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Saturday, November 10, 2018

4 Pros of Homeschooling (and 4 Challenges)

When deciding whether or not to homeschool your child, it’s important to keep in mind both the positives and negatives of homeschooling.

All parents want what’s best for their children. But when it comes to schooling, the field of choices can be murky and the decisions difficult. Parents don’t always get a close look at what goes on in their kids’ schools, nor can they fully understand the demands of homeschooling until they’ve made the leap.

Both options incur financial and intangible costs; both offer benefits that can be enticing. An increasing number of parents, though, are making the financial sacrifice to stay home and educate their children themselves.

Homeschooling fosters deeper connections between kids and parents, allows a more tailored approach to education, and accommodates the family schedule, among other positive effects. It can also leave children isolated from peers and social interaction without the resources offered by traditional schools. Before deciding whether or not to homeschool your kids, it is important to examine all the facts—the clear advantages as well as the challenges that homeschooling families face.

Pros of Homeschooling

  • One-on-one attention: To prepare for homeschooling, many experts recommend modifying the home to create a classroom or area designated especially for schooling. While this transformation can be costly depending on its extent, the potential benefits are many. Being together in that classroom every day enables your kids to spend one-on-one time with you. Not only can this potentially strengthen the parent-child relationship, but it also gives you time to devote special attention to exactly what your children need to learn. If they require more time to concentrate on a particular subject or lesson, you’re free to spend the extra time necessary to ensure that they fully understand the concepts. Class can pause at any time without the usual pressure to keep up with other children. Conversely, if your child excels in a certain subject, that lesson can be taught at an increased pace.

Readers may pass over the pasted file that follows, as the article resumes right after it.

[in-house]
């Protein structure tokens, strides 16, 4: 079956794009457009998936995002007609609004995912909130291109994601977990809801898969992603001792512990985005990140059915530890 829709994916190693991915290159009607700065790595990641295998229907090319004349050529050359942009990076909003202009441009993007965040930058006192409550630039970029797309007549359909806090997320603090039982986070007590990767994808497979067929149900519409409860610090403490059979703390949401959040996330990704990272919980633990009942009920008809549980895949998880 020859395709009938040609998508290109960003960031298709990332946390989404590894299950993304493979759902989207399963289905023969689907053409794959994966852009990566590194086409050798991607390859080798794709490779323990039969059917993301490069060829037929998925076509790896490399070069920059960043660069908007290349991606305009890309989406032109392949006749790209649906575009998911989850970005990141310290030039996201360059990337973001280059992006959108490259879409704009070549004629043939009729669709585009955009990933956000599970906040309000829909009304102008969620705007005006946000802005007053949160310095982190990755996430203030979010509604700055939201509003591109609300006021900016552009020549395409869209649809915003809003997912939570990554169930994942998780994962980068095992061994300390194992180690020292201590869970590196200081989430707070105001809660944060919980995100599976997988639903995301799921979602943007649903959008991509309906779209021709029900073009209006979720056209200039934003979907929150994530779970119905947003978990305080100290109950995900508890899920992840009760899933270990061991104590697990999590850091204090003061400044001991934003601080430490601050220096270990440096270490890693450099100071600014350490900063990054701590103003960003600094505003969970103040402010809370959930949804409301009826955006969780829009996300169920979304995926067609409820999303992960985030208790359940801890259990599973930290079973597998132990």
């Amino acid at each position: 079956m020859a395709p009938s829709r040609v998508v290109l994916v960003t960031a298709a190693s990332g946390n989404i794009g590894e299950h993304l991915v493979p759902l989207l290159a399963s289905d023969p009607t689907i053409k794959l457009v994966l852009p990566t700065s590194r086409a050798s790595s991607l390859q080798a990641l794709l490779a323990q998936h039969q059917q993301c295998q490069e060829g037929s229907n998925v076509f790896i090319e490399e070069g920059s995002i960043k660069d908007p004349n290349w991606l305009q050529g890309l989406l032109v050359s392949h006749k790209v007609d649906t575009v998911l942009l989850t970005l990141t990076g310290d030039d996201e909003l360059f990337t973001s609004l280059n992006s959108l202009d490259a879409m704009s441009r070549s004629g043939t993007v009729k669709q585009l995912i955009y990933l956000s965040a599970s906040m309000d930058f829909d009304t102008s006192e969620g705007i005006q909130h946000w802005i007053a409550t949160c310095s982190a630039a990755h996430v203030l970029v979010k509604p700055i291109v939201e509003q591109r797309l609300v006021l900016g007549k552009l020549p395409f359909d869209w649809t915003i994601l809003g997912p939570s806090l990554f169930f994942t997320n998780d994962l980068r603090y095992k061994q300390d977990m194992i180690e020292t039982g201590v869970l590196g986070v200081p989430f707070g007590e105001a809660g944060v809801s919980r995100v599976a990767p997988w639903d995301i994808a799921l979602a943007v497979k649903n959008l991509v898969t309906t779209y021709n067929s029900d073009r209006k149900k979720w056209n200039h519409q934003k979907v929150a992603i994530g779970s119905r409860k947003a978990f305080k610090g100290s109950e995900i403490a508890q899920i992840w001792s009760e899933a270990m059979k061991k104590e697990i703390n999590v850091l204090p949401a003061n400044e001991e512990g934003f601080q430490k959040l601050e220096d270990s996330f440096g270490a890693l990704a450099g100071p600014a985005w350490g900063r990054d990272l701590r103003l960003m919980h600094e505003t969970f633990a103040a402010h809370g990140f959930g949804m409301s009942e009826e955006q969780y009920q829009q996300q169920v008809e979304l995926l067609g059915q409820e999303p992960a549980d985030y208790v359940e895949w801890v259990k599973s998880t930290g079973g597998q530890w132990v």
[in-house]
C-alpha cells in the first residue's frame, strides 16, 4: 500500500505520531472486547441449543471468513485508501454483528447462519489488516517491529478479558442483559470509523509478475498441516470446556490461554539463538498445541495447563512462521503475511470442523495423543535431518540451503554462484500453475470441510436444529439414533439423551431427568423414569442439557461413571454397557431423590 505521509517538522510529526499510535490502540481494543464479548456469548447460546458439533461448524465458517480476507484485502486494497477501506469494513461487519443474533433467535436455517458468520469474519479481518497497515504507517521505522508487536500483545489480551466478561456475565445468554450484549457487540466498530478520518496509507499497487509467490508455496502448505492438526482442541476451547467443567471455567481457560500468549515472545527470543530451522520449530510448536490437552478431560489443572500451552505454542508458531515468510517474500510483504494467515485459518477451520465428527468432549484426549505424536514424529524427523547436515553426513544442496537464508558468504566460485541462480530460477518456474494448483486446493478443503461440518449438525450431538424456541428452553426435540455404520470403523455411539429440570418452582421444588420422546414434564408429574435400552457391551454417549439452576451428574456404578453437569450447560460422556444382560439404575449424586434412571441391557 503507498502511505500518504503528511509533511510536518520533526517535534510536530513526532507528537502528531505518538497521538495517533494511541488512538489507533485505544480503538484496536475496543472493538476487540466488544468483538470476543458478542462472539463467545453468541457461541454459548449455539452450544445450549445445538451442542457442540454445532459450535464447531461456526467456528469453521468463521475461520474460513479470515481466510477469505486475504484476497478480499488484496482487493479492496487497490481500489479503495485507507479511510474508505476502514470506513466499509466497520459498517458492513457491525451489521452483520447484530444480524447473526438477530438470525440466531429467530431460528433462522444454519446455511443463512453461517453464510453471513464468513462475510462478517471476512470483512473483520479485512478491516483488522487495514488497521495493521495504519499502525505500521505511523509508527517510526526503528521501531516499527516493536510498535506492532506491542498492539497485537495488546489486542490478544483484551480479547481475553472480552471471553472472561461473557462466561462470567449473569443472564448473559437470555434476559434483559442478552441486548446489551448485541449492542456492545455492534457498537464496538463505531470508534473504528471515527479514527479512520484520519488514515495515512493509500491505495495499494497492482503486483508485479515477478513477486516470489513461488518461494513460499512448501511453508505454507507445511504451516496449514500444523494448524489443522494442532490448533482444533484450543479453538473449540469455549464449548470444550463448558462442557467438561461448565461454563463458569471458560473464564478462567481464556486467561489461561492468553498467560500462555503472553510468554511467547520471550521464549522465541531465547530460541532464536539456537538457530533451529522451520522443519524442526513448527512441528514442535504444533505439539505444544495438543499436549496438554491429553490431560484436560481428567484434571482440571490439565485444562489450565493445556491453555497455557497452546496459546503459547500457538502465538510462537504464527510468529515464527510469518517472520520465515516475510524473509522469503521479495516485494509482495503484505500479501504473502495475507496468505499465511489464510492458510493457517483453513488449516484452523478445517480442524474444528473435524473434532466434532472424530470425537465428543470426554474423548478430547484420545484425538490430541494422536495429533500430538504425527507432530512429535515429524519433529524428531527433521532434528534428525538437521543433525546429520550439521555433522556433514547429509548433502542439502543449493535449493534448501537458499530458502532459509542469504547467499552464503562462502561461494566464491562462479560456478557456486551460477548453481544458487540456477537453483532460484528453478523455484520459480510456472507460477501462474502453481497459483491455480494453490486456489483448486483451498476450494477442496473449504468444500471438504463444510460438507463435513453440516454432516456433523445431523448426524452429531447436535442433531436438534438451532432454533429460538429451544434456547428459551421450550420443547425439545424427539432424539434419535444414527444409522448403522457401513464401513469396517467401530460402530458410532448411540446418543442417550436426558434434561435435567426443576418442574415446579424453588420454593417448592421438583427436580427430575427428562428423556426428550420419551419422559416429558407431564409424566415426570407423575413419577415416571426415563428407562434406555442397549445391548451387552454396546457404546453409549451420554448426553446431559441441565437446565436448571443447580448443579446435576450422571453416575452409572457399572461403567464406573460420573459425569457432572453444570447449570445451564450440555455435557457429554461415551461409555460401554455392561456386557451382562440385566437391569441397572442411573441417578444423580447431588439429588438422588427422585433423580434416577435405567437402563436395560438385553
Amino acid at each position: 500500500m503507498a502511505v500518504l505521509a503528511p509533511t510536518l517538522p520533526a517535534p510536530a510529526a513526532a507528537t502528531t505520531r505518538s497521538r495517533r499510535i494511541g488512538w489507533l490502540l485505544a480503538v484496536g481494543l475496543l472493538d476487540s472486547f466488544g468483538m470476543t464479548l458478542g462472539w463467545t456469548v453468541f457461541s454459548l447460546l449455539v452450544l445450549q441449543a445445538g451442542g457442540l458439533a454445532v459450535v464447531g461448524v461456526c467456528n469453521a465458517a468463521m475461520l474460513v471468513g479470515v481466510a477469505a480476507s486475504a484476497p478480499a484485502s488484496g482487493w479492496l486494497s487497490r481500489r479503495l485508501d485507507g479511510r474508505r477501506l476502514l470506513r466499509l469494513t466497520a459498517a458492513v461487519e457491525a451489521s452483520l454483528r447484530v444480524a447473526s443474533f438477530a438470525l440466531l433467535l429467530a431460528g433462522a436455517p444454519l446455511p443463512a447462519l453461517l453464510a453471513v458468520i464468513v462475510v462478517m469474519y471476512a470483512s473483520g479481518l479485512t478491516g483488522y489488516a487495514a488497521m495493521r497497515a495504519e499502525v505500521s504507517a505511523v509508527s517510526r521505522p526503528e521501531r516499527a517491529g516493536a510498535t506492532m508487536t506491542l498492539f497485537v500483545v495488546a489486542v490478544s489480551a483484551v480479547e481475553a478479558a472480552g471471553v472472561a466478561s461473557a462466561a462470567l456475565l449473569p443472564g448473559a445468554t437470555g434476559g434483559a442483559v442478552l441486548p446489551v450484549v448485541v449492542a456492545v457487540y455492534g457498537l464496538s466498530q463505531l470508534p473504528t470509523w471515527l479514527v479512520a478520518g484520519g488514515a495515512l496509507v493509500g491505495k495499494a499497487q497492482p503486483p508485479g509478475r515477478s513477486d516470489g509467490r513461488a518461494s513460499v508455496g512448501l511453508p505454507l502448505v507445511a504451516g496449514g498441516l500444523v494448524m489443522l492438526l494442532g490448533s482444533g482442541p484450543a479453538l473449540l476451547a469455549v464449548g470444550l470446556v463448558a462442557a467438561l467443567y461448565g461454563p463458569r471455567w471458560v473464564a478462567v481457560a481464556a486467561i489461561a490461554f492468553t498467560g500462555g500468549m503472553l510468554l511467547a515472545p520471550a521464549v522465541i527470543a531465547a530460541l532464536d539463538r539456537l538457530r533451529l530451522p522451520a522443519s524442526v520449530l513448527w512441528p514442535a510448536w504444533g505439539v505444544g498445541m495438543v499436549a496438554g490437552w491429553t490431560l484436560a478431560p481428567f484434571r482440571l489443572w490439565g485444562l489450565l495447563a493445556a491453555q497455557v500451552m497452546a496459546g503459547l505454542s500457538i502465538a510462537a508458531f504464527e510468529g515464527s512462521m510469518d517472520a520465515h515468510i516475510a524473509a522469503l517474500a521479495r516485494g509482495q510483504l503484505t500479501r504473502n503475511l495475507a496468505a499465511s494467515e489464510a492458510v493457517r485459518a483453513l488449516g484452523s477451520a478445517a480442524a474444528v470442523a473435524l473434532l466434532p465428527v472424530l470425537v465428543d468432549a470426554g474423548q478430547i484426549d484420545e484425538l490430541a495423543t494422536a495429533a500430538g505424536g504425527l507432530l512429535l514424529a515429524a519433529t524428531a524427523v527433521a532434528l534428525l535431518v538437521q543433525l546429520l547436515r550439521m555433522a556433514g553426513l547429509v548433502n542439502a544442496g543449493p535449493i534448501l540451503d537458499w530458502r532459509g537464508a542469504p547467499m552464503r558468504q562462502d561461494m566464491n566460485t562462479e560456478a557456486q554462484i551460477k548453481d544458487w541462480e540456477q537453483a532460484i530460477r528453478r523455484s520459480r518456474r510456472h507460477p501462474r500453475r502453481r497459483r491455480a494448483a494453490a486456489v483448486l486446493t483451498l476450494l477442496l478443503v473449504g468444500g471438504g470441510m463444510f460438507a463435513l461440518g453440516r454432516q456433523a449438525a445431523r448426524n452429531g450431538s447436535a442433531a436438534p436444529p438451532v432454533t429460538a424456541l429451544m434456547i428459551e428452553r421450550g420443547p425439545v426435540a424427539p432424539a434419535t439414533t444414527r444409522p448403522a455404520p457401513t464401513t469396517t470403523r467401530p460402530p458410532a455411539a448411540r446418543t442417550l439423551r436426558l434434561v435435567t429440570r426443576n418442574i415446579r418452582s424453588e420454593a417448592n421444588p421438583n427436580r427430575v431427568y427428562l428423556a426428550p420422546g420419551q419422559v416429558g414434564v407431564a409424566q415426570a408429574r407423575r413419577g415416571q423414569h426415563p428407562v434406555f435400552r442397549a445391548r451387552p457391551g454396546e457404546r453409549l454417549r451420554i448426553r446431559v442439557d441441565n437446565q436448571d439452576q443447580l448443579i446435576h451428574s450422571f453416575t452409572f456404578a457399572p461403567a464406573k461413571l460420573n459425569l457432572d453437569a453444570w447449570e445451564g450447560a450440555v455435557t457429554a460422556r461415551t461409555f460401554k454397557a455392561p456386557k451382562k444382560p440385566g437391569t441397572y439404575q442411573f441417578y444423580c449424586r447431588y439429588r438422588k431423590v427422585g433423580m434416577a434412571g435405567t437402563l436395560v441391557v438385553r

• Flexible schedule: Kids who need a very rigorous schedule may benefit from taking part in traditional schooling, but those who require a more flexible schedule can prosper in a homeschooling environment. Homeschooling’s flexible schedule allows parents to take time for doctor appointments or private lessons. If your child is sick often, lessons can wait until they’re feeling better. If your kids are more productive during certain hours of the day, school can easily be reserved for that time period. And if your child is having a particularly bad day, they don’t have to feel overwhelmed by going to school; instead, they can learn in the comfort of their home.
  • Teach in your child’s style: Parents and teachers know that different kids learn in different ways. Some may learn spatially, using images and dimensional understanding; visual learning and photographs should be implemented in their lessons. If your child is an auditory learner, consider integrating music and sounds into their learning process. Linguistic learning requires speaking and writing to understand concepts. Kinesthetic learners prefer to assimilate ideas through the sense of touch, so hands-on activities are a must. Different learning styles use different parts of the brain, so it’s important to integrate elements of all of these learning styles when homeschooling your child. However, particularly difficult concepts can be taught in the style that helps your child understand best.